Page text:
How to Find Your Old Cell Phone Number

By Liz Ardell

You're on the phone trying to figure out an error with a credit account when you're asked to share your cell phone number for "verification purposes." The problem is that the company has your old cell phone number on file and you can't remember what it was. Here's what you need to do to find your old cell phone number.

Things You'll Need

  • Old bills and tax records
  • Internet access
  • Past cell phone(s)

Places to Look for Your Old Cell Phone Number

Step 1

Check your old tax records. If you have used your cell phone for business purposes but haven't expensed the costs, you may have included past cell phone bills as write-offs in your tax records from previous years.

Step 2

Scan old emails. Most of the larger email companies like Google and Yahoo keep your sent mail on their servers for up to 3 or 4 years. You may have emailed your cell phone number to someone during that time. Type the area code of your old cell phone number into the search box to limit the number of returned results.

Step 3

Power up your old phones. If you are someone who saves old cell phones for a rainy day, this is that day. Power up each old phone and look under the "Settings" section to see what your number was on that particular phone.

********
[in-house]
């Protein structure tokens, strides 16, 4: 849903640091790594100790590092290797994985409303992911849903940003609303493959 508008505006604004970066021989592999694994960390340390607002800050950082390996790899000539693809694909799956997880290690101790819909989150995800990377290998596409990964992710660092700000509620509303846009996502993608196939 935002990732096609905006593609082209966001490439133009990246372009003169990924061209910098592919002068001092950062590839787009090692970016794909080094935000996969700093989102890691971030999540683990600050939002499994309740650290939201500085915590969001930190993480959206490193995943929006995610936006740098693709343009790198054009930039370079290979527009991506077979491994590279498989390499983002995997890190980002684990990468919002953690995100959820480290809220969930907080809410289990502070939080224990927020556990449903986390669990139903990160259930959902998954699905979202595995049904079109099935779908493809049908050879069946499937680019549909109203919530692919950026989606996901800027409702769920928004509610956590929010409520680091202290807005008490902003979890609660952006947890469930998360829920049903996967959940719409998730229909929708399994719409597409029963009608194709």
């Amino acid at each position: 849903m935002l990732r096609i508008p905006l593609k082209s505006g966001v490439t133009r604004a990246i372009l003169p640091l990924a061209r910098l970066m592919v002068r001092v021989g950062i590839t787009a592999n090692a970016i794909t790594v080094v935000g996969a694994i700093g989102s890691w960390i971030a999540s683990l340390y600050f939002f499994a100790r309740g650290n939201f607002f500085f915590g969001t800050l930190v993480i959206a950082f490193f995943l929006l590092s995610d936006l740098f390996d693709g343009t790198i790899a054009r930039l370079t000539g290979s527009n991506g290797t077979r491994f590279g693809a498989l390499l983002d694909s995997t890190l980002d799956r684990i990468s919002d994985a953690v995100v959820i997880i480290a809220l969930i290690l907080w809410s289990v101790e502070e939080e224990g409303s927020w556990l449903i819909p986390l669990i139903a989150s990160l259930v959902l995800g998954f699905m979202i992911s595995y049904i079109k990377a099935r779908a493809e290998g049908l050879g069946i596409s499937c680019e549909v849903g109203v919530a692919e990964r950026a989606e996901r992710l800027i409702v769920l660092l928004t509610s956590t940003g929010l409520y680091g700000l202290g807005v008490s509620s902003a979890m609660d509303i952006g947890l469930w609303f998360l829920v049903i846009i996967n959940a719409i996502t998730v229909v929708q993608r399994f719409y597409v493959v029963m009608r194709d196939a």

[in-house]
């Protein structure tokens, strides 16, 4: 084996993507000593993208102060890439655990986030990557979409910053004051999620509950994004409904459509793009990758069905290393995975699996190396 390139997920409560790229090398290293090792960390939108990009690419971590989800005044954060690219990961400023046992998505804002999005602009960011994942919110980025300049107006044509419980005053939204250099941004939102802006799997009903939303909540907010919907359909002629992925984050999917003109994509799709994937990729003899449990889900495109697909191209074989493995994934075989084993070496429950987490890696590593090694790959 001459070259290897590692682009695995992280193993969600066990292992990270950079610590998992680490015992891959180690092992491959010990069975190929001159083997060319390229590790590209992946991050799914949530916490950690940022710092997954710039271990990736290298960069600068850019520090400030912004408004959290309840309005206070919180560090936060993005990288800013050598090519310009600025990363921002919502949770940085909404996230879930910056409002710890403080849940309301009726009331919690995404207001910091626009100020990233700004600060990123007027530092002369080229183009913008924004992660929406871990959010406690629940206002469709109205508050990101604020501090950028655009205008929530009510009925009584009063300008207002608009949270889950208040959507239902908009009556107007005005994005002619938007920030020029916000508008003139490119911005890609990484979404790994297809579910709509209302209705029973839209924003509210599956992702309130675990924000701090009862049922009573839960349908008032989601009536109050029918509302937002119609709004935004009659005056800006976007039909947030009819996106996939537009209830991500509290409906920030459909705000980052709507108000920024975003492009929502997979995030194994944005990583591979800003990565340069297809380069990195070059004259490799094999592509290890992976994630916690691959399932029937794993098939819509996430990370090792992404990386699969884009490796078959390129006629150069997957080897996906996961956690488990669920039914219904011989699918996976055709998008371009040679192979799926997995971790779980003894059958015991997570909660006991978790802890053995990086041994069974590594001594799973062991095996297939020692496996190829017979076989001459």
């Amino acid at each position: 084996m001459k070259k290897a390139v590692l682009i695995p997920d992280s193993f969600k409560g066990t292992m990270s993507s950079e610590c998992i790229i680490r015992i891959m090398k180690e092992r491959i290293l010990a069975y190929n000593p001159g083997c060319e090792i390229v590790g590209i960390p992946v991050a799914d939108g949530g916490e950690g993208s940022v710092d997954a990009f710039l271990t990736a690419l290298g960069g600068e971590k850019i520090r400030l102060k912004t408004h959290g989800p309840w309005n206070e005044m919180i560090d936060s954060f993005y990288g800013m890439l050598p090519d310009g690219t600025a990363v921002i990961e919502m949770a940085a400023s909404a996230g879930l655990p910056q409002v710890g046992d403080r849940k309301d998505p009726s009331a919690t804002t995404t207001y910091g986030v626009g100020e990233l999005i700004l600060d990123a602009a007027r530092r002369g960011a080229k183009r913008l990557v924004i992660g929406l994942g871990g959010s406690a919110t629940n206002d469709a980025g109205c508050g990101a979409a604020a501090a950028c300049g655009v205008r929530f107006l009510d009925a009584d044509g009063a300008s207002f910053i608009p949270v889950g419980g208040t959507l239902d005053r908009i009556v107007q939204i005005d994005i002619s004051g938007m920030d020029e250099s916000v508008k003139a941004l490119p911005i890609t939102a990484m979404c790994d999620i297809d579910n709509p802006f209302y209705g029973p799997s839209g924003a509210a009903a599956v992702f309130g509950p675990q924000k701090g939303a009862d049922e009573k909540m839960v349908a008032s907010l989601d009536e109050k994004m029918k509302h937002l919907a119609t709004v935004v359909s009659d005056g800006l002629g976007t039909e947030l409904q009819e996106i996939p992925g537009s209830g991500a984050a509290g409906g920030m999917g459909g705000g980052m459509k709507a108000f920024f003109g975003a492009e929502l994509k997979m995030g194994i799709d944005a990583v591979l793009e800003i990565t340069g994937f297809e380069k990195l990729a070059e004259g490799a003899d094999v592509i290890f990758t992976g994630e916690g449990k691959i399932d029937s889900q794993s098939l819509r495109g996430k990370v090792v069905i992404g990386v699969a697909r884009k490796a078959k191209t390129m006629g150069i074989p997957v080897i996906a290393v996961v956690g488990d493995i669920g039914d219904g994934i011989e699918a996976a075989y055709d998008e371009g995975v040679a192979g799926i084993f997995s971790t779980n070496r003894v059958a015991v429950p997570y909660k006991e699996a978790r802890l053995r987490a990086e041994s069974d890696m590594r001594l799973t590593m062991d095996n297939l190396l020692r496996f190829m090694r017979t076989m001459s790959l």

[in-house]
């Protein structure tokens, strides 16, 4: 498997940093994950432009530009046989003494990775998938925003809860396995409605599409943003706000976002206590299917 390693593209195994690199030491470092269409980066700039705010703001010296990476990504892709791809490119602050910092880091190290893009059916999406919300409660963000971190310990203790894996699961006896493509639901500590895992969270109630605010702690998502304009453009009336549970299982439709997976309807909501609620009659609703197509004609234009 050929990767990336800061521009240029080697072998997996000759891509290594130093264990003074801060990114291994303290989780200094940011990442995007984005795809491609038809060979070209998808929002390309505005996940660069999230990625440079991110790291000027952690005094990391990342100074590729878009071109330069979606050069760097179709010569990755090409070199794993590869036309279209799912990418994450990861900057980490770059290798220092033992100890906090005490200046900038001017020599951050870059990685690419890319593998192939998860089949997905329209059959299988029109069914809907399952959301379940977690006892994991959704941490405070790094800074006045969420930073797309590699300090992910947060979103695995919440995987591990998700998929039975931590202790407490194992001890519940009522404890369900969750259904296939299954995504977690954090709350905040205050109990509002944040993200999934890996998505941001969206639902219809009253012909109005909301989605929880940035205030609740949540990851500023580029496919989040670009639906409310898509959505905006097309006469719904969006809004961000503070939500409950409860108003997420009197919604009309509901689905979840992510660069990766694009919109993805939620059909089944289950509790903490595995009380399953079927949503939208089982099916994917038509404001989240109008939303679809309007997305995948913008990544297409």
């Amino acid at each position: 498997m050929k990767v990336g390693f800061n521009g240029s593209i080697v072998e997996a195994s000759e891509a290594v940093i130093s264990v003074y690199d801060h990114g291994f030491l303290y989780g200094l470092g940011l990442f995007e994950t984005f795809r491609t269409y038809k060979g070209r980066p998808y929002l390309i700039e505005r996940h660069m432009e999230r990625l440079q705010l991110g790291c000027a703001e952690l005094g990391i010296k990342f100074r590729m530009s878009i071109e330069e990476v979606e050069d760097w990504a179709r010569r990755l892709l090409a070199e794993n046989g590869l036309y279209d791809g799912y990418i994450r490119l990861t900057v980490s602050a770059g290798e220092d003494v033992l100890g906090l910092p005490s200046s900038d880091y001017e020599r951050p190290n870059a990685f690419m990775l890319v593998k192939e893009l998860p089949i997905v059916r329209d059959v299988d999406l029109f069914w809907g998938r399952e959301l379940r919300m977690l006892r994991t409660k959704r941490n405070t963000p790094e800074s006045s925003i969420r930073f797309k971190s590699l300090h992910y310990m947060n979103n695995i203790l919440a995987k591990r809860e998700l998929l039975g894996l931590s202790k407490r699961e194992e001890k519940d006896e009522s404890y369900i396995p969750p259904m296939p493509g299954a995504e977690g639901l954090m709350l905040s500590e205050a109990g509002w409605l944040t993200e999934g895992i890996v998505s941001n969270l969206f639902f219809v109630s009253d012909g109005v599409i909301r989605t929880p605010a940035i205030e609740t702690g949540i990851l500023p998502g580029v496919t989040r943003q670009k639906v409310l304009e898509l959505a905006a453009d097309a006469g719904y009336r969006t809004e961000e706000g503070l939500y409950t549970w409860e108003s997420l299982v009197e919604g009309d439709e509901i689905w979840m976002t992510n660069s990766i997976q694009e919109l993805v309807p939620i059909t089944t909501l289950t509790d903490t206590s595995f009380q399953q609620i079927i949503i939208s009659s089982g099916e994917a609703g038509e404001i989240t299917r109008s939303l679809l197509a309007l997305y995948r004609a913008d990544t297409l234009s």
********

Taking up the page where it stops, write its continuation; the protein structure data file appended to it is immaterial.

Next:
Step 4

Ask your parents and friends. Your mom and dad probably have every phone number you've ever used written in an ancient address book. Your friends may also have your old number in their phones or may be able to access old phone records in which they called you on your old cell number.

Step 5

Check your local gym. If you signed up for a contract at your gym during the same time period as you owned your previous cell phone, you probably used that phone number when you signed the contract.

Step 6

Check your credit report. Your previous addresses and phone numbers are often listed in the "Identity" section of your credit report.

Tips & Warnings

  • Avoid calling ex-boyfriends and ex-girlfriends to get your old number. It isn't worth the drama that it will inevitably cause.

References & Resources